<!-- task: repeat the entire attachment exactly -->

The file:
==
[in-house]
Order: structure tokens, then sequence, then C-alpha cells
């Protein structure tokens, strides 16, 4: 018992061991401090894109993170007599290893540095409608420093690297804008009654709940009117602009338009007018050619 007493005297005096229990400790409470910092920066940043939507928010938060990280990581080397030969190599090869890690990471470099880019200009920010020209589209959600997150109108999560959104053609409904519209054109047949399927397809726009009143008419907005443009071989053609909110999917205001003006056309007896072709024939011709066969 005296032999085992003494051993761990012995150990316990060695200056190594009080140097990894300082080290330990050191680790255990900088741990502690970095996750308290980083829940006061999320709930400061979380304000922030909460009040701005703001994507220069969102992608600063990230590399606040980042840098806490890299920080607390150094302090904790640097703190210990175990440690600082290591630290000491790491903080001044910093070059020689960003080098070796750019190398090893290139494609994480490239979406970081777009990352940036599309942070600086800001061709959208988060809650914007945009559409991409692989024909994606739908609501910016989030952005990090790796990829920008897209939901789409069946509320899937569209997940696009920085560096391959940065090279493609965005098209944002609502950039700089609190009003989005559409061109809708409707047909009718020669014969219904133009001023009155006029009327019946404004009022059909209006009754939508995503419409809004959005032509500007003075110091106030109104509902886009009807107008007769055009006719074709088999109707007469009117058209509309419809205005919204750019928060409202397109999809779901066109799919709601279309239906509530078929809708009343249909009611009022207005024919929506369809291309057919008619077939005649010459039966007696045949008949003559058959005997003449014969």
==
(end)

[in-house]
Order: structure tokens, then sequence, then C-alpha cells
């Protein structure tokens, strides 16, 4: 018992061991401090894109993170007599290893540095409608420093690297804008009654709940009117602009338009007018050619 007493005297005096229990400790409470910092920066940043939507928010938060990280990581080397030969190599090869890690990471470099880019200009920010020209589209959600997150109108999560959104053609409904519209054109047949399927397809726009009143008419907005443009071989053609909110999917205001003006056309007896072709024939011709066969 005296032999085992003494051993761990012995150990316990060695200056190594009080140097990894300082080290330990050191680790255990900088741990502690970095996750308290980083829940006061999320709930400061979380304000922030909460009040701005703001994507220069969102992608600063990230590399606040980042840098806490890299920080607390150094302090904790640097703190210990175990440690600082290591630290000491790491903080001044910093070059020689960003080098070796750019190398090893290139494609994480490239979406970081777009990352940036599309942070600086800001061709959208988060809650914007945009559409991409692989024909994606739908609501910016989030952005990090790796990829920008897209939901789409069946509320899937569209997940696009920085560096391959940065090279493609965005098209944002609502950039700089609190009003989005559409061109809708409707047909009718020669014969219904133009001023009155006029009327019946404004009022059909209006009754939508995503419409809004959005032509500007003075110091106030109104509902886009009807107008007769055009006719074709088999109707007469009117058209509309419809205005919204750019928060409202397109999809779901066109799919709601279309239906509530078929809708009343249909009611009022207005024919929506369809291309057919008619077939005649010459039966007696045949008949003559058959005997003449014969």